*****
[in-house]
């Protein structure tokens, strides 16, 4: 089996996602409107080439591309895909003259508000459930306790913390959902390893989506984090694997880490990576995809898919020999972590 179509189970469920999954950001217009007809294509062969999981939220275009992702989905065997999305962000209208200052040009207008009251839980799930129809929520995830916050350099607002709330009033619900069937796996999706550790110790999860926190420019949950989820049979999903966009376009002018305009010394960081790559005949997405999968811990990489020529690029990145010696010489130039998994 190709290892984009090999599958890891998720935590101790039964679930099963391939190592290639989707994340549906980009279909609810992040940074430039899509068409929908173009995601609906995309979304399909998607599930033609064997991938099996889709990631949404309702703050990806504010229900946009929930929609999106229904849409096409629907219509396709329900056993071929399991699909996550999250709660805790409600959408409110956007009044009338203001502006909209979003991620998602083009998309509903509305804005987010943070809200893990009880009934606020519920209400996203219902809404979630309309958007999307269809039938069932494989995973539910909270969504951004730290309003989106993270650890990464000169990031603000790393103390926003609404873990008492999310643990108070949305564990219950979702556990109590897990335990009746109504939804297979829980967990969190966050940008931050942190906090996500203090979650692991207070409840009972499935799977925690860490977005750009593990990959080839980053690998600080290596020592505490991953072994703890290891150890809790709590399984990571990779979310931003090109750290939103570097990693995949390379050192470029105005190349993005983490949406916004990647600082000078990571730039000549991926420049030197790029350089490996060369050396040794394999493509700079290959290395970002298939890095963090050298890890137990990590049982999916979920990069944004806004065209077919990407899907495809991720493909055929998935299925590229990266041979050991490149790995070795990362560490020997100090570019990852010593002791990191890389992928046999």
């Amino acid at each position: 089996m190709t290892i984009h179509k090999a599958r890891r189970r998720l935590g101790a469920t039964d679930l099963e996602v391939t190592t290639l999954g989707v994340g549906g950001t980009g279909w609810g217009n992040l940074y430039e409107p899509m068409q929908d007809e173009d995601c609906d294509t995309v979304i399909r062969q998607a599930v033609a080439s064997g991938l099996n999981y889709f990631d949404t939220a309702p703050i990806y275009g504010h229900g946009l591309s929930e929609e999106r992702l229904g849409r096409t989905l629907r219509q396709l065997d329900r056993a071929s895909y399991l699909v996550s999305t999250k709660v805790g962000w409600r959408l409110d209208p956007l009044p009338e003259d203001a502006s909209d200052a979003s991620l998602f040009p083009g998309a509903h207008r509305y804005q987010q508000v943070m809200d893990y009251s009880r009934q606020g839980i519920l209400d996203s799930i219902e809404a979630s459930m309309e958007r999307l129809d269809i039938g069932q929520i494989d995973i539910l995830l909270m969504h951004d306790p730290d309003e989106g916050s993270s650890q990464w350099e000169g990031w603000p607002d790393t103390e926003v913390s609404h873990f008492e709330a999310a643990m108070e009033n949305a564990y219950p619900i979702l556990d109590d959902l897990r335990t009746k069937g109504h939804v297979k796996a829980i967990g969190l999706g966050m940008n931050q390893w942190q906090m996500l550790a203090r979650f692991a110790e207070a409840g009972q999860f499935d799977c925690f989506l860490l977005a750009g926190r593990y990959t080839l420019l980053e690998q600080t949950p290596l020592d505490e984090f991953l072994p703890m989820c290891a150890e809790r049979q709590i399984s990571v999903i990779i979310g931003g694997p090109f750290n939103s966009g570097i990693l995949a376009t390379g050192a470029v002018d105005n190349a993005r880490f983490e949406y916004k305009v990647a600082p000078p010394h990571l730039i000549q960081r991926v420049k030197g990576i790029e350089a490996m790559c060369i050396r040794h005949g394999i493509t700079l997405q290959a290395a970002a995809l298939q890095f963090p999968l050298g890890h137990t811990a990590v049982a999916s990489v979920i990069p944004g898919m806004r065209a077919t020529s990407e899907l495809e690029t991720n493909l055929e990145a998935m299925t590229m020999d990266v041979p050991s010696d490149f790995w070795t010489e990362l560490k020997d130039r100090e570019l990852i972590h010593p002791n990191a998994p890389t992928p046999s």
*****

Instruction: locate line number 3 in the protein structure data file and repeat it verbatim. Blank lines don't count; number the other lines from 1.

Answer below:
């Amino acid at each position: 089996m190709t290892i984009h179509k090999a599958r890891r189970r998720l935590g101790a469920t039964d679930l099963e996602v391939t190592t290639l999954g989707v994340g549906g950001t980009g279909w609810g217009n992040l940074y430039e409107p899509m068409q929908d007809e173009d995601c609906d294509t995309v979304i399909r062969q998607a599930v033609a080439s064997g991938l099996n999981y889709f990631d949404t939220a309702p703050i990806y275009g504010h229900g946009l591309s929930e929609e999106r992702l229904g849409r096409t989905l629907r219509q396709l065997d329900r056993a071929s895909y399991l699909v996550s999305t999250k709660v805790g962000w409600r959408l409110d209208p956007l009044p009338e003259d203001a502006s909209d200052a979003s991620l998602f040009p083009g998309a509903h207008r509305y804005q987010q508000v943070m809200d893990y009251s009880r009934q606020g839980i519920l209400d996203s799930i219902e809404a979630s459930m309309e958007r999307l129809d269809i039938g069932q929520i494989d995973i539910l995830l909270m969504h951004d306790p730290d309003e989106g916050s993270s650890q990464w350099e000169g990031w603000p607002d790393t103390e926003v913390s609404h873990f008492e709330a999310a643990m108070e009033n949305a564990y219950p619900i979702l556990d109590d959902l897990r335990t009746k069937g109504h939804v297979k796996a829980i967990g969190l999706g966050m940008n931050q390893w942190q906090m996500l550790a203090r979650f692991a110790e207070a409840g009972q999860f499935d799977c925690f989506l860490l977005a750009g926190r593990y990959t080839l420019l980053e690998q600080t949950p290596l020592d505490e984090f991953l072994p703890m989820c290891a150890e809790r049979q709590i399984s990571v999903i990779i979310g931003g694997p090109f750290n939103s966009g570097i990693l995949a376009t390379g050192a470029v002018d105005n190349a993005r880490f983490e949406y916004k305009v990647a600082p000078p010394h990571l730039i000549q960081r991926v420049k030197g990576i790029e350089a490996m790559c060369i050396r040794h005949g394999i493509t700079l997405q290959a290395a970002a995809l298939q890095f963090p999968l050298g890890h137990t811990a990590v049982a999916s990489v979920i990069p944004g898919m806004r065209a077919t020529s990407e899907l495809e690029t991720n493909l055929e990145a998935m299925t590229m020999d990266v041979p050991s010696d490149f790995w070795t010489e990362l560490k020997d130039r100090e570019l990852i972590h010593p002791n990191a998994p890389t992928p046999s």